For decades now, people have asked ”Why weren’t Big Star huge?” A band with as much mystery, legend and passion amongst its fans as Big Star would merit a film to be made; a vehicle that could tell their story in words, visuals and music, all in one place. Such a documentary now brings Big Star’s history to life. Big Star: Nothing Can Hurt Me helps in trying to answer the complex questions that have long surrounded this band. Born of a Kickstarter campaign in the late spring of 2012, the movie is, in many ways, the ultimate Big Star package, at once a valentine for longtime fans and a perfect primer for those unfamiliar.
It isn’t just another movie or rock documentary — it’s a revelation. It is the story of a band who became the gold standard in the evolution of ”alternative rock” (a term I am, frankly, loathe to use) during the 80s, as well as a gateway for fans of hook-laden, lodged-in-your-head ”power pop.” Ultimately and obviously unknowingly, Big Star were ahead of their time. Nothing Can Hurt Me‘s directors, Drew DeNicola and Olivia Mori and producer Danielle McCarthy, did their work with thoughtfulness, thoroughness and diligence.
The first incarnation, the #1 Record version of Big Star (which is thought of as the “classic” Big Star line-up): Chris Bell (vocals, guitar)/Alex Chilton (vocals, guitar)/Jody Stephens (drums, vocals)/Andy Hummel (bass, vocals) – look happy and excited; hopeful about what appeared to be a bright future. However, it very quickly became apparent that this was not to be so: the nightmare of #1 Record (their debut album) being literally unavailable anywhere due to the problems between Stax (the distributor for their label, Ardent) and Columbia Records, no airplay, not playing live, being broke and the inevitable drugs and alcohol all led Chris Bell to quit; as quickly as they thought they’d rise, they fell apart instead, having only lasted between 1971 and 1972. There isn’t a great deal of footage available of the “original” Big Star, but what could be found and assembled by the filmmakers was a thrill (I’m certain there will be plenty of extras when the DVD becomes available).
The stories shared by such notables as John Fry, the founder of Ardent Studios/Ardent Records, Steve Rhea, who had been in an early incarnation of the band, Jody Stephens and Andy Hummel (who lost his battle with cancer in 2010) are recounted with detail, fondness and a sweet melancholia — along with the perspective of fans/respected musicians, such as Chris Stamey, Mitch Easter and Mike Mills, to name but a few. The film is filled with ghosts, memories and immeasurable warmth. The seamless manner in which the filmmakers let the individual recollections blend together in telling the different sides of the band’s story was a masterstroke. And by my having been to Memphis just three months prior to seeing the movie, I was able to immediately recognize everything and personally felt more a part of the experience. By virtue of this movie, fans of Big Star owe a debt of gratitude to the filmmakers, for bringing this story to an even wider audience with Big Star: Nothing Can Hurt Me and hopefully for more generations to come.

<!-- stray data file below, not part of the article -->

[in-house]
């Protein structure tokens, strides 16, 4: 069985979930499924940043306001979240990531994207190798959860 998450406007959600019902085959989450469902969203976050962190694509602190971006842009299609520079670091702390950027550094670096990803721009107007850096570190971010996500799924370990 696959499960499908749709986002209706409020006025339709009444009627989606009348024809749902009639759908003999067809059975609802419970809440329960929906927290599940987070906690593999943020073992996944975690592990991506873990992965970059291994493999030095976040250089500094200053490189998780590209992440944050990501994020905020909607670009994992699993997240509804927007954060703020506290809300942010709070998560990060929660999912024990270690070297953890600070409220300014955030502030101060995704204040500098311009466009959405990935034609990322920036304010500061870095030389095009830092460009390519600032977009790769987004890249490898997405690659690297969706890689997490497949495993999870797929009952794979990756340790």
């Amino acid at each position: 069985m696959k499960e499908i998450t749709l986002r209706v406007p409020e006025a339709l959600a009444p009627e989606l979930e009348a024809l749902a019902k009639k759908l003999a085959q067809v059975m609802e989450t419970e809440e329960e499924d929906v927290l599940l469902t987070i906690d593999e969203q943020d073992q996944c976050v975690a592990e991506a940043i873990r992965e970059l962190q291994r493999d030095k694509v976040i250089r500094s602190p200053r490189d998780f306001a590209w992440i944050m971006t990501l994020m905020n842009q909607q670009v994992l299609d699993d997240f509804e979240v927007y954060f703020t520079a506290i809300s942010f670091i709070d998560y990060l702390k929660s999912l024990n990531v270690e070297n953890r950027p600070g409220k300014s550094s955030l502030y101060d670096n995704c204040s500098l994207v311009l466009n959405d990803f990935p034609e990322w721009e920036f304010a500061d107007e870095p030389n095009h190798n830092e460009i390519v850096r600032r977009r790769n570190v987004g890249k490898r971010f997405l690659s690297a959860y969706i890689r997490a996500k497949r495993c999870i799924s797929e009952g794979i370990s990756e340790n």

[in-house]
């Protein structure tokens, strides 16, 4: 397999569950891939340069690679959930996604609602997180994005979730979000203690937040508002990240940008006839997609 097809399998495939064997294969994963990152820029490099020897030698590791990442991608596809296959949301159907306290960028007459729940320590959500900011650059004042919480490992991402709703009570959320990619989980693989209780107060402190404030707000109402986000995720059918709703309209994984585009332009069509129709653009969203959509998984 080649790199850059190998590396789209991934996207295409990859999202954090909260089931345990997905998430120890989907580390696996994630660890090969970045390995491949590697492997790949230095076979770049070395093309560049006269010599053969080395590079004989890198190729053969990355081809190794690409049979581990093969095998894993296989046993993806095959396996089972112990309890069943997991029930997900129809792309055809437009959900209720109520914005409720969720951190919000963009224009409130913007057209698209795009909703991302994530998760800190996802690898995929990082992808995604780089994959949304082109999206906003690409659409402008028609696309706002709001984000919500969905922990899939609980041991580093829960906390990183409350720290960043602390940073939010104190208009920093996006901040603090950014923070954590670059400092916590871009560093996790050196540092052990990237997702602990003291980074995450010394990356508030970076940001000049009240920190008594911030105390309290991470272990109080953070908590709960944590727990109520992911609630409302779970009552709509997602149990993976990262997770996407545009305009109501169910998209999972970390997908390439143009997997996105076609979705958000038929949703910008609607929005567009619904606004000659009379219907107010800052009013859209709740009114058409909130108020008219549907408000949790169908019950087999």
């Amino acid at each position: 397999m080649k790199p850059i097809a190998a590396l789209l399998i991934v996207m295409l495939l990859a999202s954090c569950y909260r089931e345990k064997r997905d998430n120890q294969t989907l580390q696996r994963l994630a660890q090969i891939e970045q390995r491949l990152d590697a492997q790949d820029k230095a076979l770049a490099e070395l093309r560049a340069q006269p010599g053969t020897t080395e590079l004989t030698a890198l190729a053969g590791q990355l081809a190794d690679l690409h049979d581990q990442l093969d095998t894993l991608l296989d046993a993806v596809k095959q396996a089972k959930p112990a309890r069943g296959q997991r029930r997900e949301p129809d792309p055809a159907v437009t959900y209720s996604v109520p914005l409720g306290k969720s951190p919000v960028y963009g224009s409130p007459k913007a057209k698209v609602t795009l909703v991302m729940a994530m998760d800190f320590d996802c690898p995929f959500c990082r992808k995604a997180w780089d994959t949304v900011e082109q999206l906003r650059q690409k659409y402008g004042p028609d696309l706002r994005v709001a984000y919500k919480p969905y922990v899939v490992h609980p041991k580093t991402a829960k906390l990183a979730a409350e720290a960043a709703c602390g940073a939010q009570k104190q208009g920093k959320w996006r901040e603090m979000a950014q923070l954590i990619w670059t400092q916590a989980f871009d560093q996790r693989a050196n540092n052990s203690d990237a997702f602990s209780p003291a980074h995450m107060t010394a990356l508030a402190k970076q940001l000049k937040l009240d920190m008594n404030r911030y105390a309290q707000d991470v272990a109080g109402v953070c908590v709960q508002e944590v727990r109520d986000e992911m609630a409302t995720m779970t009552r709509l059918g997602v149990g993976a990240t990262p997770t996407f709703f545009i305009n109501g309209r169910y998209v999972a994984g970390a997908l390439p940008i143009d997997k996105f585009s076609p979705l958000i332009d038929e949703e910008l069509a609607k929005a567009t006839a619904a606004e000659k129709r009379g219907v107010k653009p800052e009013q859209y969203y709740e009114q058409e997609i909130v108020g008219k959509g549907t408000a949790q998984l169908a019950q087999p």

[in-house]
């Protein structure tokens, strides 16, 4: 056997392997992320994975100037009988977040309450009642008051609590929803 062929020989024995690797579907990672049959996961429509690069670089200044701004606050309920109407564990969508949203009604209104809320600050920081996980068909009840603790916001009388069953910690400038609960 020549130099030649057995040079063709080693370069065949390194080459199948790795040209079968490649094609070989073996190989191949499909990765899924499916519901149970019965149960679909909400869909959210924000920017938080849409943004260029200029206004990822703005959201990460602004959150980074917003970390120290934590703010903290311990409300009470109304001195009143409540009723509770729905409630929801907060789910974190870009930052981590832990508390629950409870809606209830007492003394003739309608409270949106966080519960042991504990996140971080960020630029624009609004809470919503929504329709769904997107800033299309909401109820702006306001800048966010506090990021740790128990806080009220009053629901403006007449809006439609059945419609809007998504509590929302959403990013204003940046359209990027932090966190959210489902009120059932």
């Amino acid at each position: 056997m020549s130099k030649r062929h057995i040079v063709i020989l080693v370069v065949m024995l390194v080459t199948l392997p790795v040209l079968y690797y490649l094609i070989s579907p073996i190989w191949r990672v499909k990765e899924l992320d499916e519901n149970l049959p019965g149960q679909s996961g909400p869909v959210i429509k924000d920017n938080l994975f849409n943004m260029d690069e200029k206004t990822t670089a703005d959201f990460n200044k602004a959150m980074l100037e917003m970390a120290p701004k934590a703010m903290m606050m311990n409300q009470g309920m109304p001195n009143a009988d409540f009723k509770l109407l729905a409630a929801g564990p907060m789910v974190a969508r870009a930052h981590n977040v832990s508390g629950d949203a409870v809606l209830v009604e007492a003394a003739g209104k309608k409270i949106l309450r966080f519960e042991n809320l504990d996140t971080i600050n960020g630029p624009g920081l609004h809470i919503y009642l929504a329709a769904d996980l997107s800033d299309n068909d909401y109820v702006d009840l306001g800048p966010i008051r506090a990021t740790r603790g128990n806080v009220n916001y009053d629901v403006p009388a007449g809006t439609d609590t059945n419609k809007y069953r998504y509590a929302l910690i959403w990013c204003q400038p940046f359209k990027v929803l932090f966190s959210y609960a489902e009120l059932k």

Big Star: Nothing Can Hurt Me made its initial premiere at many of the national independent film festivals late last fall — I saw it as part of the IFC Festival in New York — but having now been picked up for major distribution by Magnolia Pictures, it makes its theatrical, VOD and iTunes debut on July 3rd.
On a personal note, I saw this movie twice; I wept both times. This movie was long overdue and well worth the wait.
Along with the film’s national release comes the companion soundtrack album, via the good folks at Omnivore Recordings (in conjunction with Ardent). The album and CD’s official appearance will be on June 25th; while there have been a few Big Star compilations, might be the most cohesive of those available.
The most important thing about this soundtrack is its continuity and the fact that all the songs are previously unreleased/unheard tracks, which should immediately entice all longtime Big Star fans as well as the casual first-time curiosity seeker. These are alternate, rough or ”movie” mixes and you can hear the marked differences. While I would have loved for Chris Bell’s ”Psychedelic Stuff” or Rock City’s ”Think It’s Time To Say Goodbye” in their enhanced movie mixes to have been included, this album nonetheless works perfectly. The ”Studio Banter” track along with the movie mixes of Chris Bell’s ”Better Save Yourself” and ”I Am The Cosmos” and Alex Chilton’s ”All We Ever Got From Them Was Pain” makes this a must-have.
If all this wasn’t enough, it has also been recently announced that there will be an all-star performance of Big Star’s 3rd (also referred to as Sister Lovers) album, to be performed in its entirety for free at New York’s Central Park on June 30th. According to the New York City Parks Foundation’s website:
”Big Star’s Third is a full performance of the iconic album by an astonishing who’s who of rock music featuring famed vocalists including Sharon Van Etten, Kurt Vile, Marshall Crenshaw, Pete Yorn, Reeve Carney (Spiderman: Turn Off The Dark), Jonathan Donahue (Mercury Rev) and Beck Stark (Lavender Diamond), supported by an all-star band including Mike Mills (R.E.M.) on bass; Mitch Easter (Lets Active) and Chris Stamey (The dB’s) and Ken Stringfellow (The Posies, Big Star) on guitar; Charles Cleaver on keys; Django Haskins (of The Old Ceremony), Brett Harris and Skylar Gudasz on harmony and guitar; and original Big Star member Jody Stephens on drums, all backed with a twenty- piece chamber orchestra including the famed cellist Jane Scarpantoni. In addition, the concert will feature a selection of earlier songs, including the much-hailed ”September Gurls” and ”In the Street.”
And so the legend continues to grow…